In the Cloud Performance is Instrumented as Cost

About 5 years ago, I was at a conference presentation where a slide contained this statement.  We all looked it at, thought about and said to ourselves 'yes, of course, that is obvious'.  However, it has taken until this year for me to have conversations that reflect that idea.

In the cloud, you rent hardware as an operational expense, rather than purchasing it as a capital expense. Every architectural decision you make has an immediate cost consequence. You can have as much performance as you are willing to pay for. This drives out different behaviour. 
  • If you are not short of CPU, you are probably spending too much on your Cloud subscription. 
  • If you are short of CPU, then you need to configure the resource manager to prioritise higher-priority processes over lower-priority processing.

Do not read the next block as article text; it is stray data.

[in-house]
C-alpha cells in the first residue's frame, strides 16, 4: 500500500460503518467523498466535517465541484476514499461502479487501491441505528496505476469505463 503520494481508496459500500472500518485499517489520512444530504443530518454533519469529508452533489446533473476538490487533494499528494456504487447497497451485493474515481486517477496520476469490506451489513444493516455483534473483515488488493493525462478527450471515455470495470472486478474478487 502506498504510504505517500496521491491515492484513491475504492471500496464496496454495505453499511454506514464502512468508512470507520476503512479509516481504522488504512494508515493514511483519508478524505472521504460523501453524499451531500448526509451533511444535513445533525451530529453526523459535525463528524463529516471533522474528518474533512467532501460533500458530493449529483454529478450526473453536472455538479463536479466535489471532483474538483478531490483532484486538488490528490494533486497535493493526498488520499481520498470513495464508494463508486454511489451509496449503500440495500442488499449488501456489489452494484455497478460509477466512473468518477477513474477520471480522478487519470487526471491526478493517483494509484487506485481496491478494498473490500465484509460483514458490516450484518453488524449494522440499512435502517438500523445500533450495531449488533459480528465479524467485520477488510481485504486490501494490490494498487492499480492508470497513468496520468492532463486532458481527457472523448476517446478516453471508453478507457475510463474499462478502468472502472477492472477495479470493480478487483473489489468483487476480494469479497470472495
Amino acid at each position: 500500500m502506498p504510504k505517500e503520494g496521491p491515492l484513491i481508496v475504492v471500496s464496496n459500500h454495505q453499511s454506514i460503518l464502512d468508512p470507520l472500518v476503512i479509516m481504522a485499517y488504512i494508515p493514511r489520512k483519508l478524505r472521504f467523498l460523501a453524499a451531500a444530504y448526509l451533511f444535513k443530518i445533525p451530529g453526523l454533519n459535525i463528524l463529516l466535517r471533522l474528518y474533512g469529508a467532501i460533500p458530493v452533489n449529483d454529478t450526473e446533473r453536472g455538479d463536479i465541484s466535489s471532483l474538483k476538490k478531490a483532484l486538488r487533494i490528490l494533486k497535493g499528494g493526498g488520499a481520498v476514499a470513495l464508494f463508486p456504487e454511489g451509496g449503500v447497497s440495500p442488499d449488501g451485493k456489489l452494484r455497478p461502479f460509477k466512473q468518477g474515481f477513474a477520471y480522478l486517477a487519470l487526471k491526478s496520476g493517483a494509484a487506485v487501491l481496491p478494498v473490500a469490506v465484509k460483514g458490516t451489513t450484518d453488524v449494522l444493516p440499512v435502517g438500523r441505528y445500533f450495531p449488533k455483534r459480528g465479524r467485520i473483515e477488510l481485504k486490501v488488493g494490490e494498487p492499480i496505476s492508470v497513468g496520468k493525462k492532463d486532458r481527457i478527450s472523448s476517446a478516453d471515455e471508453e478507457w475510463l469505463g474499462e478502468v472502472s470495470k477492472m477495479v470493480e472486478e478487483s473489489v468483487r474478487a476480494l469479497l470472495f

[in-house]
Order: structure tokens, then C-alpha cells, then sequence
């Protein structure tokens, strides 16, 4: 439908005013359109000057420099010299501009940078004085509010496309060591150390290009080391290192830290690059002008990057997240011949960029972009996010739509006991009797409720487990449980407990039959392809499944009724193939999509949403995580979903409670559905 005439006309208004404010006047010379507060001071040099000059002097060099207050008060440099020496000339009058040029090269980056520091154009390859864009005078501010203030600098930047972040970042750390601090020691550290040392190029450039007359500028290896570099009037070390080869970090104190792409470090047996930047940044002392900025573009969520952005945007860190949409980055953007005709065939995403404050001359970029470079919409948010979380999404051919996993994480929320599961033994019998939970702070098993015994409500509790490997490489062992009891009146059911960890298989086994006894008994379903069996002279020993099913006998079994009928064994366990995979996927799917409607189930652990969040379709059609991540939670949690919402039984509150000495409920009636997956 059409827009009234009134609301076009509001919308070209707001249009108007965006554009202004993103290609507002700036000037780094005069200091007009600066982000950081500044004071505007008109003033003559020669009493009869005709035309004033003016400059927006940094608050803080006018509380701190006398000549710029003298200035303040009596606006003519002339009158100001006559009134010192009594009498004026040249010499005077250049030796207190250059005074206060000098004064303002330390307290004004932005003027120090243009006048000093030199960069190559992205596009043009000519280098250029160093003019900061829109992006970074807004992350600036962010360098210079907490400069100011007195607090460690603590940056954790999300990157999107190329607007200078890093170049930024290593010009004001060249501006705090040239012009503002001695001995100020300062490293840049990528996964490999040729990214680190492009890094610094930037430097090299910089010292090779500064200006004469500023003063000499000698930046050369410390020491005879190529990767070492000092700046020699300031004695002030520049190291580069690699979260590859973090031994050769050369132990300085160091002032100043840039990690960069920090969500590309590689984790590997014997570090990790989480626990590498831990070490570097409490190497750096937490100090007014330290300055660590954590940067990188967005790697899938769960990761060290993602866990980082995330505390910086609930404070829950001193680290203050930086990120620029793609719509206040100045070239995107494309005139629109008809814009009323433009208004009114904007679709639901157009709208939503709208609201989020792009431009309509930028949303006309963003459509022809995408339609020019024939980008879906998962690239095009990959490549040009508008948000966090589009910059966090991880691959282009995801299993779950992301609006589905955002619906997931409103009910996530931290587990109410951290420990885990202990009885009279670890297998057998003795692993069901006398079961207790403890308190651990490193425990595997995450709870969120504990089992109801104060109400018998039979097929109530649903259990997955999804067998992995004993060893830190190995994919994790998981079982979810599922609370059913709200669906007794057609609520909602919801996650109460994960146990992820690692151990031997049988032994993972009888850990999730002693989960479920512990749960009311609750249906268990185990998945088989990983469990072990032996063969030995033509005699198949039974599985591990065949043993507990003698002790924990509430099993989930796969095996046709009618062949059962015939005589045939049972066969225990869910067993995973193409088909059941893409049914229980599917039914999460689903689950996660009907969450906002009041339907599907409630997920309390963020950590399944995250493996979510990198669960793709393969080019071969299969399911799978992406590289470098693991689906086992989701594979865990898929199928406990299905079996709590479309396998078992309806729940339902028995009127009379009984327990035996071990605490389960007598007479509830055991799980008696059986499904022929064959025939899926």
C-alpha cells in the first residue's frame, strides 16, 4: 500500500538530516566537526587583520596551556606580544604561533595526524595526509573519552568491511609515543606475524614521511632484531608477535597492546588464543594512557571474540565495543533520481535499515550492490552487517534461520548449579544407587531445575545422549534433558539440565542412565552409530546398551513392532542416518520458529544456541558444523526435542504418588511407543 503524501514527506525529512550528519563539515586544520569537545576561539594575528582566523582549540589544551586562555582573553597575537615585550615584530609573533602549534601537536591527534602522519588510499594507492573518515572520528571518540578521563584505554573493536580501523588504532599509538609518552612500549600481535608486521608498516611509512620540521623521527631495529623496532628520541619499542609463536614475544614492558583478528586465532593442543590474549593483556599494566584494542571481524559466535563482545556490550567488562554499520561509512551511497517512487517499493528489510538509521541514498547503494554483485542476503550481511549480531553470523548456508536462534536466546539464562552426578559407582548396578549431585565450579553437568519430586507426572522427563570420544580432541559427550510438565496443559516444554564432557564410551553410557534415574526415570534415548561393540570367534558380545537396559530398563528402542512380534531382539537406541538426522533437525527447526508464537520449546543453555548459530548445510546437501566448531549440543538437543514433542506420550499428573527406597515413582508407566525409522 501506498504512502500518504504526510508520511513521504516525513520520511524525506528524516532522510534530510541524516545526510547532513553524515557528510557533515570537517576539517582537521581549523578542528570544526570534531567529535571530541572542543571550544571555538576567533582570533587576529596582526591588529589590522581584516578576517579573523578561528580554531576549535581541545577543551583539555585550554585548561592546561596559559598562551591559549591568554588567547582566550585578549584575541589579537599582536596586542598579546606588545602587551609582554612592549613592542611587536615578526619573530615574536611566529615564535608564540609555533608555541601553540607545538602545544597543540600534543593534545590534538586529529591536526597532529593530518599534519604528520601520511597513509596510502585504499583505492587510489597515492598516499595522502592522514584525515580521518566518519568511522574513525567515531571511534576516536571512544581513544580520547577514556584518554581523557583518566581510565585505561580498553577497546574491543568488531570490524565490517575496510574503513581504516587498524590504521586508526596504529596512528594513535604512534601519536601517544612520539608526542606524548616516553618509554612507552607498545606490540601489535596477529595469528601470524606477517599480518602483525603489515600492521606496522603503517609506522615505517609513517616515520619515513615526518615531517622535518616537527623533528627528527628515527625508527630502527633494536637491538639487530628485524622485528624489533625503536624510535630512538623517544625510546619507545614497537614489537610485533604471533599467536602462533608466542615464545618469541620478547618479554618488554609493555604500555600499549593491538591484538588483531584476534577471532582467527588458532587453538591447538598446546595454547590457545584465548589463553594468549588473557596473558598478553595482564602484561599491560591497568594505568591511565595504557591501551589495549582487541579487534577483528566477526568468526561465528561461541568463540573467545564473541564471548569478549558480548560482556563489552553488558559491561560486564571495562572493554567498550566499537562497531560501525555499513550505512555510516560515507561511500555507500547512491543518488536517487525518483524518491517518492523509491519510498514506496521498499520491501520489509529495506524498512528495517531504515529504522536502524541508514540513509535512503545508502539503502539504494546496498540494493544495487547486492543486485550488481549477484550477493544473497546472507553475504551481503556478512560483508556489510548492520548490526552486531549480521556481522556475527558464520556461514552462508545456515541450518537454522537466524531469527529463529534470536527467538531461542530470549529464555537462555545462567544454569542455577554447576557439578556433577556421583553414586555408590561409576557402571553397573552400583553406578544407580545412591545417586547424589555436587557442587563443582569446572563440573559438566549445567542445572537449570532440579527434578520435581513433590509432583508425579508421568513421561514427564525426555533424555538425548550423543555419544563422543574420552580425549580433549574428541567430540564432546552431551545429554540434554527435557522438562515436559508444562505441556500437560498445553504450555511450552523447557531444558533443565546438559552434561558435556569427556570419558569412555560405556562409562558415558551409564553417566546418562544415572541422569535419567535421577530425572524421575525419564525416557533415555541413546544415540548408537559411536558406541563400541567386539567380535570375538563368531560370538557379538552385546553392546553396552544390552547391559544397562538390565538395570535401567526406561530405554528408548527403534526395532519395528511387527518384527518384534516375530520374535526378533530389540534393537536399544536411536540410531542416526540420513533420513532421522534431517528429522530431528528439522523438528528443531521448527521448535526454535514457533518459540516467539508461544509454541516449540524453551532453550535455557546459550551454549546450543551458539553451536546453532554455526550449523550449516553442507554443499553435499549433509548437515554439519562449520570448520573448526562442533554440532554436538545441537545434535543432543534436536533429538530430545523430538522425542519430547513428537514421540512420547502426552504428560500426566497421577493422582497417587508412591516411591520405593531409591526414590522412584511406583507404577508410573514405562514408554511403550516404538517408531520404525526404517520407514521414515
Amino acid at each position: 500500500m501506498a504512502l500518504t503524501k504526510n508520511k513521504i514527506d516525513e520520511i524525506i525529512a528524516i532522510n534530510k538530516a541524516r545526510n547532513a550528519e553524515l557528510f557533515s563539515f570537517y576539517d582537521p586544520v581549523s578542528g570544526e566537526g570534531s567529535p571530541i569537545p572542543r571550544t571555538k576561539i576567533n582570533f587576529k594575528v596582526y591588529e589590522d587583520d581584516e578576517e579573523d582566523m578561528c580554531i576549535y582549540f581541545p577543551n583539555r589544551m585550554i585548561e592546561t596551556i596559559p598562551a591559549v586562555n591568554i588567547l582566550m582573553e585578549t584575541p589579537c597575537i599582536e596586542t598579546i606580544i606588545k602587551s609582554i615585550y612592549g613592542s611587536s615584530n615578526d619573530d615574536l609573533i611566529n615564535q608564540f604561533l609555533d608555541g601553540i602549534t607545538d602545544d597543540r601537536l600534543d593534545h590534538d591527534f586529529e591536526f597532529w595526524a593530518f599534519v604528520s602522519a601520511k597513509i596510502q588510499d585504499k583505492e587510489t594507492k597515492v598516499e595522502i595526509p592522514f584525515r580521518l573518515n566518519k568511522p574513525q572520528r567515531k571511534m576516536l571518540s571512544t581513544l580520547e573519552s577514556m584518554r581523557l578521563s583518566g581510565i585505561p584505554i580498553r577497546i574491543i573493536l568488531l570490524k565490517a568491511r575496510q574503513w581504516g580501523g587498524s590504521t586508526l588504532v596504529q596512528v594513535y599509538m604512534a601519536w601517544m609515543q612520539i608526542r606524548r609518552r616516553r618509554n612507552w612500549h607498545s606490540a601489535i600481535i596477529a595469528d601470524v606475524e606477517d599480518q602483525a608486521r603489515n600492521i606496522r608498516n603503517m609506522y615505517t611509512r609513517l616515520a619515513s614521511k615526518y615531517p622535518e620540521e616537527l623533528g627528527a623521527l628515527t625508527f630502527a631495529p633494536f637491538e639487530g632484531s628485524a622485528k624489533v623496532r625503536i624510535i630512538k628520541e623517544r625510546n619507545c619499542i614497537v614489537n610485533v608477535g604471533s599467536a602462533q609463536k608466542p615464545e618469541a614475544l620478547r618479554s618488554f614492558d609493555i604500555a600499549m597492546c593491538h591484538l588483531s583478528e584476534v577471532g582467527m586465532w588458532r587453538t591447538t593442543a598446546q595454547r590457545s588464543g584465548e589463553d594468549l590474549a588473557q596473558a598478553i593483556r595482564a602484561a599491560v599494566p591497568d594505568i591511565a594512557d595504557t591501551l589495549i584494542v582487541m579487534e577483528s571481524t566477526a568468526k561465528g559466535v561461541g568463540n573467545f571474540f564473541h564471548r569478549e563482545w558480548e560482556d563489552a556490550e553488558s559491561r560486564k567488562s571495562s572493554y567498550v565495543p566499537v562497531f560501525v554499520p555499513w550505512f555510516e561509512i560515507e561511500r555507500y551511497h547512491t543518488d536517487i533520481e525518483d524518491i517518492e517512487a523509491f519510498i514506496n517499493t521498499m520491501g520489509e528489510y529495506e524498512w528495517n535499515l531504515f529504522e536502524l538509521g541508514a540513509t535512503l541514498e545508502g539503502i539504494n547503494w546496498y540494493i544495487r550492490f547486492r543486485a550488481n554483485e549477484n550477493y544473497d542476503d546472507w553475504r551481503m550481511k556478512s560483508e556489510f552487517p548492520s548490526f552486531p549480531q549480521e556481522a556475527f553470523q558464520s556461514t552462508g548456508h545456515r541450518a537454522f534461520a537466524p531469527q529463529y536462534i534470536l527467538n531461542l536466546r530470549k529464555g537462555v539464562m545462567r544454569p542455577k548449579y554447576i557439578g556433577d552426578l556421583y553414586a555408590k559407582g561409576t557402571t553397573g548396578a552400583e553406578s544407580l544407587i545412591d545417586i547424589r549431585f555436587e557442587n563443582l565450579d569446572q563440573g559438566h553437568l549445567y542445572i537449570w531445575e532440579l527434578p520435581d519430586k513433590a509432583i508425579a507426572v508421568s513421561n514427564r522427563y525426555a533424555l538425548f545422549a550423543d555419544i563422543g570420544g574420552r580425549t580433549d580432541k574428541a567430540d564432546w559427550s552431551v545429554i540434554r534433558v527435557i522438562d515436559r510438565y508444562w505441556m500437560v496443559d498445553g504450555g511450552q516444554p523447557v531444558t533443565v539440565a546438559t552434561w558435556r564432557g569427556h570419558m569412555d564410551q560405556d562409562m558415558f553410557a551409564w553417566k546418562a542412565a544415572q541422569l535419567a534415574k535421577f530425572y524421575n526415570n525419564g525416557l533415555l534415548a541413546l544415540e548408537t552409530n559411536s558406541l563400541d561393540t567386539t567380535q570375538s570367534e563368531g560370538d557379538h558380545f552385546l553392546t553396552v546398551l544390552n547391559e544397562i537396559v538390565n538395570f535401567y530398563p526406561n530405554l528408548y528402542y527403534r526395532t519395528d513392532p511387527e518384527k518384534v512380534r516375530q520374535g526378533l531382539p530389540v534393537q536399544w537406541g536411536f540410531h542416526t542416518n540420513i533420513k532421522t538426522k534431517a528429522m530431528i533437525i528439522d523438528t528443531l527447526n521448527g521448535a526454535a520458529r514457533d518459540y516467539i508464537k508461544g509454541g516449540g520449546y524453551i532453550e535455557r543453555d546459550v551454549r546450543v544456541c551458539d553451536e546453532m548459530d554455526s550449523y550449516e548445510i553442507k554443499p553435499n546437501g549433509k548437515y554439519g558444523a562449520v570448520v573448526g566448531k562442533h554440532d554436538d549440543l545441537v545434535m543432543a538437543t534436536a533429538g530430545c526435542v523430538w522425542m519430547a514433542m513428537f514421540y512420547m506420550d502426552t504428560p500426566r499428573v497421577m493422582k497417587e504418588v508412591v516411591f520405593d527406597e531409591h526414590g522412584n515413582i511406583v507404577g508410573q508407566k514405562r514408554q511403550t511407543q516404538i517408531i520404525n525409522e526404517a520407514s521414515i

This session will look at how that played out at one customer.  They improved performance and saved money on their cloud subscription.   The single most important thing they did was to clearly and quantitatively state their definition of acceptable performance.  
That set the ground rules for sizing and configuring both their database and their application, implementing various database features, including defining a resource manager plan that reflected the customers stated priorities.

I am giving this presentation online for SPOUG at 17.00CET on 12th March.

The presentation is available in a pdf file in pdf format.